We had a good haul of Pluteus species - Pluteus umbrosus (Velvet shield - photo from Alison), Pluteus luteovirens (Yellow shield - see next item), Pluteus cervinus (Deer shield) and Pluteus minutissimus aka P. podospileus (no common name yet)
Fungus Identification Group
We are a local fungi recording group affiliated to the British Mycological Society. We have about 30 members with a wide range of experience and skills, but who share a particular interest in fungi and foraying for fungi.
Some of us have microscopes and reference books to help with identification, some like to photograph fungi and others prefer to enjoy looking at, and sometimes putting a name to, fungi in the field.
Although some of us enjoy eating fungi, as a group this is not our focus. We are also mindful that our forays are often on private land, having obtained permission from the land owner. In these cases picking for eating is often not allowed.
We are always pleased to see newcomers. If you ever wanted an answer to the question "What are fungi?", you couldn't come to a better group. Why not come along to a foray and see what we do? We are happy to welcome new members at all levels of expertise, including children accompanied by an adult. (But if you want to bring a dog, you should check with the leader beforehand.)
Thinking About Eating Fungi? Heed This Warning
There are many types of fungi which can be eaten safely, but there are also some extremely poisonous species. There is NO simple method by which poisonous species can be distinguished from edible ones.
It cannot be emphasized strongly enough that unfamiliar fungus specimens should NOT be eaten, unless they have been identified carefully and with absolute certainty by a competent mycologist. Even with familiar species it is important to ensure material is fresh and in good condition if it is to be eaten.
Pseudoboletus parasiticus (Parasitic bolete) with Scleroderma citrinum (Common earthball); photo by Sharon.
We had a pleasant day for our meeting at Flitwick Moor on 18 September, with the ground not too dry, as is always the case at this site which is unusually damp for Beds. We saw several of the site specialities including Russula claroflava (Yellow swamp brittlegill - photo courtesy of Sharon) and Pseudoboletus parasiticus (Parasitic bolete) which although always found with Scleroderma citrinum (Common earthball) may not in fact be parasitic with it.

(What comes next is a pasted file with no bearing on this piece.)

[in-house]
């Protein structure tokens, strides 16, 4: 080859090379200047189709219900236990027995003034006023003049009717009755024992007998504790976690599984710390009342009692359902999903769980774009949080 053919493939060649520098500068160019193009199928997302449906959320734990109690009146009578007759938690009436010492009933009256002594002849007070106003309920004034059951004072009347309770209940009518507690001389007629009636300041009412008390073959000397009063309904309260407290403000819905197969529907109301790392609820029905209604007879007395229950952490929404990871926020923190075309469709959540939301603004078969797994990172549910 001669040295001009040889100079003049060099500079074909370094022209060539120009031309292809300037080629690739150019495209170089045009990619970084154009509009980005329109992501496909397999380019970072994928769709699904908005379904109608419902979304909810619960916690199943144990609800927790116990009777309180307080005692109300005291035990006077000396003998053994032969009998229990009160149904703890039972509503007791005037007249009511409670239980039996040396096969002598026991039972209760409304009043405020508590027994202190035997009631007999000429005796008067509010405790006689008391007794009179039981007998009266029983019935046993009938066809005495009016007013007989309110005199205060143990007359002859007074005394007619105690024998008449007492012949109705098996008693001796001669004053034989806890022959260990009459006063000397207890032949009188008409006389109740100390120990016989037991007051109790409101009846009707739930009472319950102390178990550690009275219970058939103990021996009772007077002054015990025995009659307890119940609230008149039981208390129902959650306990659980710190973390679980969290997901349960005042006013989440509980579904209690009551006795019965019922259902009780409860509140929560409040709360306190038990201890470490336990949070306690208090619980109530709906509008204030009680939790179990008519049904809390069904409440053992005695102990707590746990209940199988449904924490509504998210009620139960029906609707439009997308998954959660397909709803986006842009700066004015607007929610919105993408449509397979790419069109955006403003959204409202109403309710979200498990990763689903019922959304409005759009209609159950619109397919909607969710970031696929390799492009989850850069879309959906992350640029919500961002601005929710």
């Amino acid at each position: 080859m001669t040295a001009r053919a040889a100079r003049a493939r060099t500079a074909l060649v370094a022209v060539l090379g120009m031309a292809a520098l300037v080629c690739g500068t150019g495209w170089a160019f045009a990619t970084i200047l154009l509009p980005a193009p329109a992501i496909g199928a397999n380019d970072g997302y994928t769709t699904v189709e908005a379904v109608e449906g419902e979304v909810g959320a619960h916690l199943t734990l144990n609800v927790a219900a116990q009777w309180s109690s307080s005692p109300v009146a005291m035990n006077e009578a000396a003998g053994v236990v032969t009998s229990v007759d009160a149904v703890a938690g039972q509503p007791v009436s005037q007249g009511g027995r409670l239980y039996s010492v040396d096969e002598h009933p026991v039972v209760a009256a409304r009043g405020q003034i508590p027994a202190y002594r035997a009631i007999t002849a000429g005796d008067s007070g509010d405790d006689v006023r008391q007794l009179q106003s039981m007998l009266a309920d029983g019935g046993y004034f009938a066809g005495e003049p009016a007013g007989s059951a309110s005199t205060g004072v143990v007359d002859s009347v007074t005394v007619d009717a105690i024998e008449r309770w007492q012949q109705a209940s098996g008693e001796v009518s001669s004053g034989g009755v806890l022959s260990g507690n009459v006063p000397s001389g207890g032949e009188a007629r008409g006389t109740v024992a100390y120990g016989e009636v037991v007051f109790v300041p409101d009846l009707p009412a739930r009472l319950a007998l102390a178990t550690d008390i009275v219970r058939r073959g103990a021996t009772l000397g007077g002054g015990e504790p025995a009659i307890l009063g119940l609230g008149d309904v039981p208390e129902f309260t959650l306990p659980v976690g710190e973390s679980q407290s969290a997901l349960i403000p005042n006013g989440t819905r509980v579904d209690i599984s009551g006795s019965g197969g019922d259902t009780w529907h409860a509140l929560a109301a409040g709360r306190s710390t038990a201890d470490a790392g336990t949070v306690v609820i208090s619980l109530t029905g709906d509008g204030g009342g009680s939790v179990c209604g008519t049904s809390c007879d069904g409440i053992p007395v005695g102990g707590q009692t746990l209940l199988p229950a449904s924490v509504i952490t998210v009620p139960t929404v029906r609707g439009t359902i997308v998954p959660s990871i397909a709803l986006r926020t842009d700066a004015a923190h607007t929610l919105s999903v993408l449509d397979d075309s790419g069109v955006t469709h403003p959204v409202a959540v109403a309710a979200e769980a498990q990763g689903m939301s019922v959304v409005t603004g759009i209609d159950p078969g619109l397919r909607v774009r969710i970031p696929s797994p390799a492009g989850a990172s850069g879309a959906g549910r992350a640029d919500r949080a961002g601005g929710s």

Overall a very enjoyable morning.
Members will already have received our autumn programme. It is now also on the website (click on the relevant date in the calendar bottom right). If you are a member of the newsgroup, you will receive a reminder before each meeting.
Our autumn programme is now finalised and is being sent out to members. I will be adding it to the website calendar in the next few weeks.
Meanwhile people tell me fungi have been popping up all over the place, although I haven't seen any, so hopefully this will be a good season.
We had a bright day for our morning field meeting to collect specimens, less windy and warmer than it has been through this chilly spring, but very muddy underfoot, and we had a good turnout of 20 people. Northaw Great Wood, new to some of us, was also impressive.
I have just added some spring events to the calendar (bottom right). Members should have received details of these from our Treasurer, or via the newsgroup,
An interesting fungus we found at Heartwood is Clitocybe houghtonii (see photo by Claudi Soler). From above it looks like one of those fairly nondescript off-white Clitocybes, but it has pale pink gills and is supposed to smell of tomatoes - some of us could smell it, some couldn't. Apparently it is nationally uncommon, but turns up quite often in Herts.
We were very lucky with the weather on 23 September. The morning was warm and dry while we were foraying, and we were able to make it back into the village hall with our specimens and sandwiches before the rain started pounding dramatically on the roof of the hall. The woods were pleasant with some magnificent old sweet chestnut trees.. And thanks to the sharp eyes of the 14 of us, we found a surprising number of fungi, including lots of russulas (Russula atropurpurea - Purple Brittlegill - being particularly abundant) and boletes.